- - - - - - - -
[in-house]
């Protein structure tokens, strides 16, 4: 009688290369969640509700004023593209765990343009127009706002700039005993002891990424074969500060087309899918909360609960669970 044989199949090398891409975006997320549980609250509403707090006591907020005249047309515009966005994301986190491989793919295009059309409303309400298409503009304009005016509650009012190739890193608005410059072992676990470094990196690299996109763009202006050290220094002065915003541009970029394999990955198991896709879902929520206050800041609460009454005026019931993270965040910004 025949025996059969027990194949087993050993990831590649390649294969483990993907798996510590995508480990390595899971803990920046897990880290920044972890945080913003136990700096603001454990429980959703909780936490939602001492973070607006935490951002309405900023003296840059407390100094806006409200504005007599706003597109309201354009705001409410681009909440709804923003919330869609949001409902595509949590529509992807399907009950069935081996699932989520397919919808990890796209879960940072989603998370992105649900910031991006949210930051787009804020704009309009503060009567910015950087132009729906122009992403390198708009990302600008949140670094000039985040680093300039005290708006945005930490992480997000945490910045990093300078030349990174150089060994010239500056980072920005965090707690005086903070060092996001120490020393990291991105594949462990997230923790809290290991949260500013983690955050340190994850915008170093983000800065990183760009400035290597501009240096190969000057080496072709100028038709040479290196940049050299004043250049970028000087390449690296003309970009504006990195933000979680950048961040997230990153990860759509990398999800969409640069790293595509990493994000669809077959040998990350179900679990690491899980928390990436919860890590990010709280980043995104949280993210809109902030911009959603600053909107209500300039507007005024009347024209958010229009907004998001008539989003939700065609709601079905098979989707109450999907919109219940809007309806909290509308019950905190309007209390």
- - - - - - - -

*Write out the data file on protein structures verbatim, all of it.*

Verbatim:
[in-house]
């Protein structure tokens, strides 16, 4: 009688290369969640509700004023593209765990343009127009706002700039005993002891990424074969500060087309899918909360609960669970 044989199949090398891409975006997320549980609250509403707090006591907020005249047309515009966005994301986190491989793919295009059309409303309400298409503009304009005016509650009012190739890193608005410059072992676990470094990196690299996109763009202006050290220094002065915003541009970029394999990955198991896709879902929520206050800041609460009454005026019931993270965040910004 025949025996059969027990194949087993050993990831590649390649294969483990993907798996510590995508480990390595899971803990920046897990880290920044972890945080913003136990700096603001454990429980959703909780936490939602001492973070607006935490951002309405900023003296840059407390100094806006409200504005007599706003597109309201354009705001409410681009909440709804923003919330869609949001409902595509949590529509992807399907009950069935081996699932989520397919919808990890796209879960940072989603998370992105649900910031991006949210930051787009804020704009309009503060009567910015950087132009729906122009992403390198708009990302600008949140670094000039985040680093300039005290708006945005930490992480997000945490910045990093300078030349990174150089060994010239500056980072920005965090707690005086903070060092996001120490020393990291991105594949462990997230923790809290290991949260500013983690955050340190994850915008170093983000800065990183760009400035290597501009240096190969000057080496072709100028038709040479290196940049050299004043250049970028000087390449690296003309970009504006990195933000979680950048961040997230990153990860759509990398999800969409640069790293595509990493994000669809077959040998990350179900679990690491899980928390990436919860890590990010709280980043995104949280993210809109902030911009959603600053909107209500300039507007005024009347024209958010229009907004998001008539989003939700065609709601079905098979989707109450999907919109219940809007309806909290509308019950905190309007209390």